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Japanese Internment Camps Research Paper

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The suppression of racially unique groups in American history is common. The Native Americans lost land and liberty, Jim Crow Laws enforced “separate but equal” mandates for African American, the Chinese Exclusion Act barred Asians from immigrating to America. The greatest example of racial suppression was the unjustified internment of Japanese and Japanese Americans during World War II. The forced evacuation and internment of U.S citizen was not justified and changed the lives of people of Japanese descent. Japanese American and Japanese were moved to internment camps racism and social reasons.
Throughout the history of the United States of America, there has been evidence of racism. This can be seen through slavery, treatment of Native Americans, and imprisonment of Japanese Americans in internment camps. Racism was a key factor for the Japanese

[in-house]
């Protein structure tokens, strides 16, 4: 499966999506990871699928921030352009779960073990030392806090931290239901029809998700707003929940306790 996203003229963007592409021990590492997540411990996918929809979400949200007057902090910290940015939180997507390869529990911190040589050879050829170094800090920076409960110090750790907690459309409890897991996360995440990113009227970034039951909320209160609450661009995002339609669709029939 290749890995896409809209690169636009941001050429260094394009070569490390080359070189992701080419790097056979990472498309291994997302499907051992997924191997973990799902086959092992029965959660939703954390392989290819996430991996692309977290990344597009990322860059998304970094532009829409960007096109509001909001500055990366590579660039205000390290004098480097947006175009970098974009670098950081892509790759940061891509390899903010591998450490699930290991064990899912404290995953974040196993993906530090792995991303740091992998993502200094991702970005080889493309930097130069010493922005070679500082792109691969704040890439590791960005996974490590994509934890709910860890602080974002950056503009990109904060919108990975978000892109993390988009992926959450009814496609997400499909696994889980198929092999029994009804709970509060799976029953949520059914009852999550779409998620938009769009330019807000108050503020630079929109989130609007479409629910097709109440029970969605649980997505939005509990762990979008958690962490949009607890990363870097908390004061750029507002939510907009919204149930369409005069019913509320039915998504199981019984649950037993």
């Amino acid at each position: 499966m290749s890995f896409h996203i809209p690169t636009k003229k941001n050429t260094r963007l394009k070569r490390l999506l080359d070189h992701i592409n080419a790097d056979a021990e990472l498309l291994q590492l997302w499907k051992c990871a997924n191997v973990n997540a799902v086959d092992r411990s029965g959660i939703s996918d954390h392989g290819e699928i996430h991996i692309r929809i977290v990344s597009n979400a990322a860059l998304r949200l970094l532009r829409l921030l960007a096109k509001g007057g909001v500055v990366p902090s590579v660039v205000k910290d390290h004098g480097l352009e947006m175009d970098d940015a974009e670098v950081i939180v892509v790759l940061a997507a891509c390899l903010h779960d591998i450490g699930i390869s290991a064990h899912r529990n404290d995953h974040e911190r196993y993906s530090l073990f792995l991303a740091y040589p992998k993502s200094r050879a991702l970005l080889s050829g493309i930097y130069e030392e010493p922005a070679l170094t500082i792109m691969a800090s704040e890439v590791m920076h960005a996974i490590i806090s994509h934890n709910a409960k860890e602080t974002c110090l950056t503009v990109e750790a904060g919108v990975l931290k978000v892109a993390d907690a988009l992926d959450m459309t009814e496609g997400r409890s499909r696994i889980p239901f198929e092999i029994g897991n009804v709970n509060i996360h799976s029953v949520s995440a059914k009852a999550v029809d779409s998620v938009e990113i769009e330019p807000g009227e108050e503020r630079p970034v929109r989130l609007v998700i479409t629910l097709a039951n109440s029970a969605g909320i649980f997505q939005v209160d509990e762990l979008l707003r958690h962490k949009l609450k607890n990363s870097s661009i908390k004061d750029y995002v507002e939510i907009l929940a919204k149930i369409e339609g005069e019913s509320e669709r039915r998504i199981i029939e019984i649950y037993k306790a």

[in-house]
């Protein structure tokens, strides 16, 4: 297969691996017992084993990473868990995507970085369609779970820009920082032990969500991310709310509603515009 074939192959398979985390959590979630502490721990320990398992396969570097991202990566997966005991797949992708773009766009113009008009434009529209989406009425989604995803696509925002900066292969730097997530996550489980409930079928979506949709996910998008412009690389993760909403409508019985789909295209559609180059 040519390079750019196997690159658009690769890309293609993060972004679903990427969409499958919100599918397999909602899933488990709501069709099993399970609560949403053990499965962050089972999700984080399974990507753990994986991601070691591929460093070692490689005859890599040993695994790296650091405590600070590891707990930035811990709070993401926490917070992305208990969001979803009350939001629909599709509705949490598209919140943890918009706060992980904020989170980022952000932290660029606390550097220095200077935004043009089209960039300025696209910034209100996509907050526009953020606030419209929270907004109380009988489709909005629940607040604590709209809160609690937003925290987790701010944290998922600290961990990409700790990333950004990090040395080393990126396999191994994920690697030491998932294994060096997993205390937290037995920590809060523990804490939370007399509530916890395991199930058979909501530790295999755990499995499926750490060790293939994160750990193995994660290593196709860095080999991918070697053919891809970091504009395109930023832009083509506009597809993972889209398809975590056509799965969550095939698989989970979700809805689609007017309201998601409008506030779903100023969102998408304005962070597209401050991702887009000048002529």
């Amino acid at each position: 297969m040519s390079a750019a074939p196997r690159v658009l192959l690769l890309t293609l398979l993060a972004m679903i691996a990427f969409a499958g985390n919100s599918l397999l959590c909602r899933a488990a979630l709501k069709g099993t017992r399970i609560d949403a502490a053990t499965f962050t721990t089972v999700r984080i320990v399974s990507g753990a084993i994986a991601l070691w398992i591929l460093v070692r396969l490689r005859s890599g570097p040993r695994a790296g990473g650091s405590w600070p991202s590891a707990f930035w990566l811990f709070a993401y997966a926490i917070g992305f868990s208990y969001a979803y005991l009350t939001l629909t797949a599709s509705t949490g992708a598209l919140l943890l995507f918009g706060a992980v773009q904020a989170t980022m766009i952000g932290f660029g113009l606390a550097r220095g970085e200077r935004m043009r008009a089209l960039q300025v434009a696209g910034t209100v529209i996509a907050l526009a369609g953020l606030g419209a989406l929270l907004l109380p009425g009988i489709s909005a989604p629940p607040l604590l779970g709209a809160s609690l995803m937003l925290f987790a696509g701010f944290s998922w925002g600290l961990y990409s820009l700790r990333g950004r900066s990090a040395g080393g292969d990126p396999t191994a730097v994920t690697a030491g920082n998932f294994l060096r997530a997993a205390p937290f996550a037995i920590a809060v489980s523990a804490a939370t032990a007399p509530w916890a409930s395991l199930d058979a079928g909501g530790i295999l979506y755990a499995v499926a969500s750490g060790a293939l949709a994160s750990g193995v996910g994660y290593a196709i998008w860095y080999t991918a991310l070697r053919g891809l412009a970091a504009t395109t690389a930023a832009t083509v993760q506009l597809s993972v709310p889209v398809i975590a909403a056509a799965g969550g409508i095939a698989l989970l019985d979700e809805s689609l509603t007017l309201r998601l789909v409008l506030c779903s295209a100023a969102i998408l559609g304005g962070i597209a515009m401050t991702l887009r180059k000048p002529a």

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The people of the United States were not very comfortable with immigrants in general. In 1882 Congress passed the Chinese Exclusion Act in 1882 that barred Chinese immigration. The Japanese were barred in the Exclusion Act of 1924 (Gruenewald). The society feared the immigrants were taking jobs and increasing the competition for jobs. The government and society before World War II was a world that was not very pleasant for non-Americans. “Although racism played major roles in the internment, economics and jealousy did also, as many Californians were jealous of the economic success that the Japanese-American farmers and store owners enjoyed” (Kendrick). The Japanese-American have worked hard and self-sacrificed and their efforts of success are overlooked by the people who are prejudice against the Japanese. The period before World War II was a time when America did not like immigrants very much. In conclusion, people were put into internment because of the social norms of the time and because of fear caused economic

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